Damage and destruction is seen in the Moroccan village of Tikht, near Adassil, on September 10, 2023, two days after a devastating 6.8-magnitude earthquake struck the country. (Fethi Belaid/AFP)

Members of the government’s civil protection service carried camp beds from a military-type truck toward the tents. Non-profit groups were also in the area to assess needs.

Previously home to at least 100 families, Tikht has been reduced to a tangle of timber, chunks of masonry as well as broken plates, shoes and the occasional intricately patterned rug.

“Life is finished here,” said Mohssin Aksum, 33, who had family in the settlement, where residents and their livestock were killed. “The village is dead.”

Blood donations

Citizens reported to hospitals in Marrakch and elsewhere to donate blood for the injured. Among the donors were members of Morocco’s national soccer team.

Other volunteers organized food and essential goods to help quake victims, after complaints that authorities were slow to respond.

“Everyone must mobilize,” said one volunteer, Mohamed Belkaid, 65. “And that includes the authorities, but they seem to be absent.”

The education ministry announced that school classes were “suspended” in the worst-hit villages of Al-Haouz province, the quake epicenter.

A man rides a bicycle past an earthquake-damaged building in the old quarters of Marrakech on September 10, 2023. (Philippe Lopez/AFP)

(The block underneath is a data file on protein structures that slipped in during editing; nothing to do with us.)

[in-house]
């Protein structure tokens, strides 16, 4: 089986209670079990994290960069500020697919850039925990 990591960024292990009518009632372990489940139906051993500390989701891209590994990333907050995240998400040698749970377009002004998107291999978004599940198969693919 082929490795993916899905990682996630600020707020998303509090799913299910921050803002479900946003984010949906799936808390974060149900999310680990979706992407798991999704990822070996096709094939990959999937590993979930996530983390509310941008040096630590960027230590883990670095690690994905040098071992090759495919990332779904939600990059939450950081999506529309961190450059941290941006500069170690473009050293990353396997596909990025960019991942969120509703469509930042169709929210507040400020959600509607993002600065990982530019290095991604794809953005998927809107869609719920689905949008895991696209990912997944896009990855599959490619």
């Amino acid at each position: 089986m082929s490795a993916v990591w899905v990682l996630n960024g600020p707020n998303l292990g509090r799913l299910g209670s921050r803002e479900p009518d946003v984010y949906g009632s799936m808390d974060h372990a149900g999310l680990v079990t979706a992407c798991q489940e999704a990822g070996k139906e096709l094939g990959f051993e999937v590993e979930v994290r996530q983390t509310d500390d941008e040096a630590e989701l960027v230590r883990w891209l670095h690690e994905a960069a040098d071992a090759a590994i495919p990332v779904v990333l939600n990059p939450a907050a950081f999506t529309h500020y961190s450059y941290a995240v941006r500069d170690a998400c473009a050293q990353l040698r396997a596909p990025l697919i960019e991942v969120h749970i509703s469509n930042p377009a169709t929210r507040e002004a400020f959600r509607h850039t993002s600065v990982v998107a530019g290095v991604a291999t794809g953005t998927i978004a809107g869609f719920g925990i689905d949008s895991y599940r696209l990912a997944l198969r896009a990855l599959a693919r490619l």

Some parts of Marrakech’s historic medina and its network of alleyways saw significant damage, with mounds of rubble and crumpled buildings in the World Heritage site.

Dozens of people continued to sleep outdoors overnight in the modern quarter of Marrakech. Some stretched out on the median strip of Mohamed VI Avenue. Others lay at the foot of their parked cars.

The UN Human Rights Council in Geneva began its session on Monday with a minute’s silence for the quake victims.

“We are part of a global collectivity: humanity,” said Gambia’s ambassador Muhammadu Kah, who proposed the tribute.

The quake was the deadliest in Morocco since a 1960 earthquake destroyed Agadir, killing 12,000-15,000 people.

Times of Israel staff contributed to this report.